Feds’ Lake Mattamuskeet pilot project pushed back to April 2025

Image from US Fish and Wildlife Service

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  • The US Fish and Wildlife Service has agreed to delay a pilot algaecide treatment project at Lake Mattamuskeet until April 2025.
  • The delay will give US District Judge Terrence Boyle time to resolve a lawsuit from environmental groups challenging the federal agency's plans.
  • The plaintiffs argue that the plan features a chemical labeled toxic for birds. Lake Mattamuskeet attracts 200,000 ducks, geese, and swans from November through February.

The US Fish and Wildlife Service has agreed to delay a challenged algaecide plan for Lake Mattamuskeet until April 2025. The delay will give a federal judge time to decide the outcome of environmental groups’ lawsuit challenging the plan.

US District Judge Terrence Boyle issued an order Tuesday announcing that federal officials had agreed to the new April 1, 2025, start date for the project “so this Court can issue a final judgment on the merits of each of Plaintiffs’ claims.”

In return, plaintiff groups Defenders of Wildlife and the Sierra Club agreed to withdraw a motion seeking a preliminary injunction against the plan.

The 40,000-acre Lake Mattamuskeet is North Carolina’s largest natural lake, according to the Fish and Wildlife Service. It makes up most of a 50,000-acre refuge in Hyde County established in 1934.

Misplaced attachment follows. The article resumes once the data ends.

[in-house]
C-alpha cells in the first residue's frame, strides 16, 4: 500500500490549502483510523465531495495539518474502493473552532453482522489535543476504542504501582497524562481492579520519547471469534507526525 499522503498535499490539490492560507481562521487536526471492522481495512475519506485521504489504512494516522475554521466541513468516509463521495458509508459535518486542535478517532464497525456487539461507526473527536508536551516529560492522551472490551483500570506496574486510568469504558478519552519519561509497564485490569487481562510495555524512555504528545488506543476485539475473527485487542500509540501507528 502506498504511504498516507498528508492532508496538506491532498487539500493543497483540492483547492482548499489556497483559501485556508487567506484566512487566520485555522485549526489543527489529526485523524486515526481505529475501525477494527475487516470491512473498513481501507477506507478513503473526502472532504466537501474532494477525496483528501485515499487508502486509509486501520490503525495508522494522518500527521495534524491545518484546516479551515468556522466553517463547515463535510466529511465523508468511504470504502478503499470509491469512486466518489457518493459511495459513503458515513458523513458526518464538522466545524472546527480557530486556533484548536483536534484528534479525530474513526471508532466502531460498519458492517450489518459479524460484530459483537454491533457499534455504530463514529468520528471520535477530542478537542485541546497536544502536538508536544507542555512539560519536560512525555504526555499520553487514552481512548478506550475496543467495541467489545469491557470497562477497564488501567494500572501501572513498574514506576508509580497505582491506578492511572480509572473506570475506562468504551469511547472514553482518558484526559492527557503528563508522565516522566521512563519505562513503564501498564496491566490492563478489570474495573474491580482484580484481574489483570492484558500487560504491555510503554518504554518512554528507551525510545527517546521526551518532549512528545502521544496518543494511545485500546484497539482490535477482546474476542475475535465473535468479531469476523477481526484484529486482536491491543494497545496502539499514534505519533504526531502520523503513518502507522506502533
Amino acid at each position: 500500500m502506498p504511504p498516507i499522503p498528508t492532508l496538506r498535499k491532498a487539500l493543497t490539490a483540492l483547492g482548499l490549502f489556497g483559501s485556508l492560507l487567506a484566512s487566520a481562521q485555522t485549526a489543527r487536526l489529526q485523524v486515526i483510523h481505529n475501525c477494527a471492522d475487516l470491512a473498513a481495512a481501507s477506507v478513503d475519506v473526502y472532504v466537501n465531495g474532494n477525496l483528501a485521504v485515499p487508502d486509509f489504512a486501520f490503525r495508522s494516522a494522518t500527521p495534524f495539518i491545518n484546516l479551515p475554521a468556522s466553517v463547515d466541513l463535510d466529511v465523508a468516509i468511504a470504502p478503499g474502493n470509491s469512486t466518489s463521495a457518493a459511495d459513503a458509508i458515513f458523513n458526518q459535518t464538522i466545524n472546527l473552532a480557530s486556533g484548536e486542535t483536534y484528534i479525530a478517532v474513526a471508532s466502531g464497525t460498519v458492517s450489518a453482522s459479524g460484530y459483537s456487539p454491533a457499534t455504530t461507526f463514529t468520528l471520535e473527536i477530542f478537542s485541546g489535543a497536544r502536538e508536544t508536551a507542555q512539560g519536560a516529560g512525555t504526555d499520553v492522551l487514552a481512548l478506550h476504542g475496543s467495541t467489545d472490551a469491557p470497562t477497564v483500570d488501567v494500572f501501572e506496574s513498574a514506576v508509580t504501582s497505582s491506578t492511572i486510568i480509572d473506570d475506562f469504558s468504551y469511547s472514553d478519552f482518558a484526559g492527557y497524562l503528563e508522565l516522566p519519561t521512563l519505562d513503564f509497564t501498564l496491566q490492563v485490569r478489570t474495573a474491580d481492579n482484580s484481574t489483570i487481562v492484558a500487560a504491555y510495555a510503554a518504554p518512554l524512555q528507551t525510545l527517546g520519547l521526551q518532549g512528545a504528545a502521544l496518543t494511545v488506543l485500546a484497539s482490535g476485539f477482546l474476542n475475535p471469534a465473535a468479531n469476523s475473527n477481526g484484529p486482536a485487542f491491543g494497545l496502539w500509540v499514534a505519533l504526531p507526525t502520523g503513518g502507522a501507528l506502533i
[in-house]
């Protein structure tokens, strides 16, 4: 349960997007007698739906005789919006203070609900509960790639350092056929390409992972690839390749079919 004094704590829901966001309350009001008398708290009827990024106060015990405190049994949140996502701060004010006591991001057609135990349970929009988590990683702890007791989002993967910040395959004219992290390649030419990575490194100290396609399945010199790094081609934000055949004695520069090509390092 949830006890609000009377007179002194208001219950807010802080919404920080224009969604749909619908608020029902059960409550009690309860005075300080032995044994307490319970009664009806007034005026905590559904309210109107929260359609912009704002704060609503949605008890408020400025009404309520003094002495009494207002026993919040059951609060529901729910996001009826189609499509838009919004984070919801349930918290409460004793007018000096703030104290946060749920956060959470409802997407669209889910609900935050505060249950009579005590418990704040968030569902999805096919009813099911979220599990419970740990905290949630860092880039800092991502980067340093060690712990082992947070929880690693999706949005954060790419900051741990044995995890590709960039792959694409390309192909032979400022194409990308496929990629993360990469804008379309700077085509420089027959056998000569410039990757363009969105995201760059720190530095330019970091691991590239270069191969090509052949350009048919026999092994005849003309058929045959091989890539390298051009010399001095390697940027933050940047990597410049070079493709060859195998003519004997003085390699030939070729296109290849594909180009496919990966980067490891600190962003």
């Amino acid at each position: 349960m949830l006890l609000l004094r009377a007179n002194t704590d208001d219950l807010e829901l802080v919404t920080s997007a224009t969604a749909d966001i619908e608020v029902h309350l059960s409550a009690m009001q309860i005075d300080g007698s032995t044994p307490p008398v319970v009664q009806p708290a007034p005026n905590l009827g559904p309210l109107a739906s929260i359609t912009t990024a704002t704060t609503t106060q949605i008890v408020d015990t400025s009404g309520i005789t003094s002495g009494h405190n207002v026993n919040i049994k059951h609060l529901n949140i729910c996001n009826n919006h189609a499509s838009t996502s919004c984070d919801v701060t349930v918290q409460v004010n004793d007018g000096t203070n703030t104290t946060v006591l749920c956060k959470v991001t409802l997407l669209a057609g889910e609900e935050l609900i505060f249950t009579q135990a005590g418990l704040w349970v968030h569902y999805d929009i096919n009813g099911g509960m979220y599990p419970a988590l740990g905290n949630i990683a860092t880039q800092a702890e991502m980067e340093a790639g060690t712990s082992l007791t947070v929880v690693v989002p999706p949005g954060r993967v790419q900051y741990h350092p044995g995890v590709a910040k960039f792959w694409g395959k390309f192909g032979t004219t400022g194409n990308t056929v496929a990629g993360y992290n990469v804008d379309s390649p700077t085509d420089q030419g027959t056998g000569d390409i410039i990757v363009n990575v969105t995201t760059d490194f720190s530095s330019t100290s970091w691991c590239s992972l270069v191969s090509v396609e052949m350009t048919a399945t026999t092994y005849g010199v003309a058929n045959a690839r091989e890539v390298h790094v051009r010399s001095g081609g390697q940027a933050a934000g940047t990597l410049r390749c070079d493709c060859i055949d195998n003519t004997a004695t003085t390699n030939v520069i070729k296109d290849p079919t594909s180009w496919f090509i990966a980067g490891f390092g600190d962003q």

The lake’s location along the Atlantic Flyway attracts migrating birds. “In total, the refuge attracts more than 200,000 ducks, geese, and swans from November through February,” according to a Fish and Wildlife website.

Thanks to water quality problems that date back to the 1990s, federal officials planned to launch a pilot project involving treatment with a chemical called Lake Guard Oxy, developed by BlueGreen US Water Technologies. The goal was to reduce algae blooms, increase water clarity, and increase birds’ underwater food supply.

State environmental regulators had granted a permit for the 400-acre pilot project to begin as early as June 1. The General Assembly had appropriated $4 million for the pilot.

The two environmental groups, working with the Southern Environmental Law Center, filed suit against the plan on May 20. The lawsuit highlighted an Environmental Protection Agency label for the chemical indicating it’s toxic for birds.

Boyle questioned the plan during an injunction hearing in federal court in Elizabeth City.

Now the judge has ordered federal officials to respond to the environmental groups’ complaint by July 22. Other deadlines follow in the fall, including the plaintiffs’ Oct. 18 deadline for a motion for summary judgment in the case. Boyle ordered the final document submitted to his court by Dec. 18.

The judge’s order suggested he will seek to resolve the case before the new April 2025 start date for the pilot project.